Who Am I?

The Jesus Prayer 5 – Energies of God

Posted: February 28th, 2011 | Author: | Filed under: Book Reviews, Prayer | Tags: , , , , , , , , | Comments Off on The Jesus Prayer 5 – Energies of God

This series of reflections is on The Jesus Prayer: The Ancient Desert Prayer that Tunes the Heart to God by Frederica Mathewes-Green.

It’s not possible to delve very far into Orthodoxy without encountering the concepts of essence and energies. The development of that language goes all the way back to at least the fourth century, though in truth we see elements of it in the texts of the Holy Scriptures themselves. This language for describing God is an attempt to describe the indescribable in a way that helps us understand how we can be one with God (and each other) as the Father and the Son are one. Thus the concepts are ultimately rooted in the Incarnation. Many of the major disputes over the course of the first millenium of Christianity were specifically focused on the Incarnation itself. The great heresies either made Christ less than God or other than fully human.

His [Christ’s] entry into human life began the healing and restoration of that life. What’s more, if God could take on human form, our bodies are capable of bearing God’s presence in return. An ordinary human body can literally become a “temple of the Holy Spirit” (1 Cor. 6:19). That can sound alarming — wouldn’t God’s presence destroy my feeble frame? — but Eastern Christians frequently draw an analogy to the burning bush. Just as Moses saw that the bush burned with God’s fire but was not consumed, so God’s presence can fill us while preserving — even completing — our embodied personhood.

As always, we have to remember that God is always everywhere present and filling all things. All creation is filled with the fire of the glory of God. It’s that light which sustains it. And just as Christ became man and remained God, we can be infused with the Spirit in our bodies without being destroyed.

Oddly enough, the word energy occurs frequently in St. Paul’s letters; he says, for example, “God is energon [energizing] in you, both to will and to energein [energize] for his good pleasure” (Phil. 2:13). Energy is a word we imported into English directly from the Greek. But there was not equivalent for this word in Latin, so in his masterful translation of the Bible, St. Jerome (AD 347-420) used operare, that is, “operate” or “work.” When the Bible began to be published in English, its translators stood at the end of a thousand years of devout reading, preaching, and studying the Bible in Latin translation. Our English Bibles refer to God “working,” not “energizing,” but isn’t there a difference? If we hear that God’s energy is within us, then union with him becomes more imaginable.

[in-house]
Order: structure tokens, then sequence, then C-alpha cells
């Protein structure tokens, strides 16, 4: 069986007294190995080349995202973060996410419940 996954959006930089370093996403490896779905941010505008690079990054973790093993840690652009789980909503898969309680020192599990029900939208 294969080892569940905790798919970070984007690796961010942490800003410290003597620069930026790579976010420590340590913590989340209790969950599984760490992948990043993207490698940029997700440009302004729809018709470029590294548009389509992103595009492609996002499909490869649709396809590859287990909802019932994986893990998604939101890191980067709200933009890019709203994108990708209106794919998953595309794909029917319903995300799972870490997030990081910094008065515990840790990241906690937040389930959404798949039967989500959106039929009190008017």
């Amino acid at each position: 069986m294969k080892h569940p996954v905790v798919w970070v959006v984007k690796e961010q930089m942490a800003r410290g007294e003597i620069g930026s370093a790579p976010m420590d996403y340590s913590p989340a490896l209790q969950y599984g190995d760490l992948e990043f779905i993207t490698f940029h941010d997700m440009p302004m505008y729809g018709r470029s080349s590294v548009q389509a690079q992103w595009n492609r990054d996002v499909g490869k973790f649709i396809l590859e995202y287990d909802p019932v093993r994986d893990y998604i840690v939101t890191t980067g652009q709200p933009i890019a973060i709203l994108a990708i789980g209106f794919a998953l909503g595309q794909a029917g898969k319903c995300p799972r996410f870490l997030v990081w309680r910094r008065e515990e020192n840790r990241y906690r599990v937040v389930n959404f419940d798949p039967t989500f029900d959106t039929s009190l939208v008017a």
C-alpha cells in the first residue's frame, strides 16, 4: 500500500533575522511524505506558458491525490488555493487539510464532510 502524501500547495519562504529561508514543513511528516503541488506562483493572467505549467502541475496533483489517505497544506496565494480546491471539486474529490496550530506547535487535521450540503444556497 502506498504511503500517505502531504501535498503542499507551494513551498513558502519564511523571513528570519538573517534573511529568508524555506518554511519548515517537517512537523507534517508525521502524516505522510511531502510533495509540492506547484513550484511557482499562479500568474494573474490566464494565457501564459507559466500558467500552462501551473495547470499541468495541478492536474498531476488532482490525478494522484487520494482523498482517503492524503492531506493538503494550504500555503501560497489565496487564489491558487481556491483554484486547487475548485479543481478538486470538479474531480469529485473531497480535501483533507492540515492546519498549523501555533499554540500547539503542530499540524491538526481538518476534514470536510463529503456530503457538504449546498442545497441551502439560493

It’s a good example of the way language can deeply influence understanding and practice. Latin also lacked a word for the Greek concept often rendered in English as “repent.” So it was rendered as “do penance.” Over time, that had a profound effect on the belief and practice in the West.  It’s the same thing here. The idea of God “working” or “operating” made it seem more external and eventually led to the idea that these operations were not God himself, but creations of God we could experience. I’m not an expert, but I think this was part of the root behind the idea of created grace and similar Western concepts.

Instead, the energies of God are uncreated and just as much God as our hands and mouth and eyes are part of our being. When we experience the grace of God, we experience God himself — directly and unmediated by any created thing. It is true we can never know the essence of God. God transcends us. But in truth, we can’t truly and directly know the essence — the core being — of any other person either, even though they are finite, created beings. Instead we know them through their actions, words, expressed emotions — through their bodies. But we would never say that we do not know or experience other human beings as a result. In a similar way (God, of course transcends any direct statement), we truly know God through his energies. We can directly encounter him.

The Jesus Prayer is a way to help us toward that true encounter.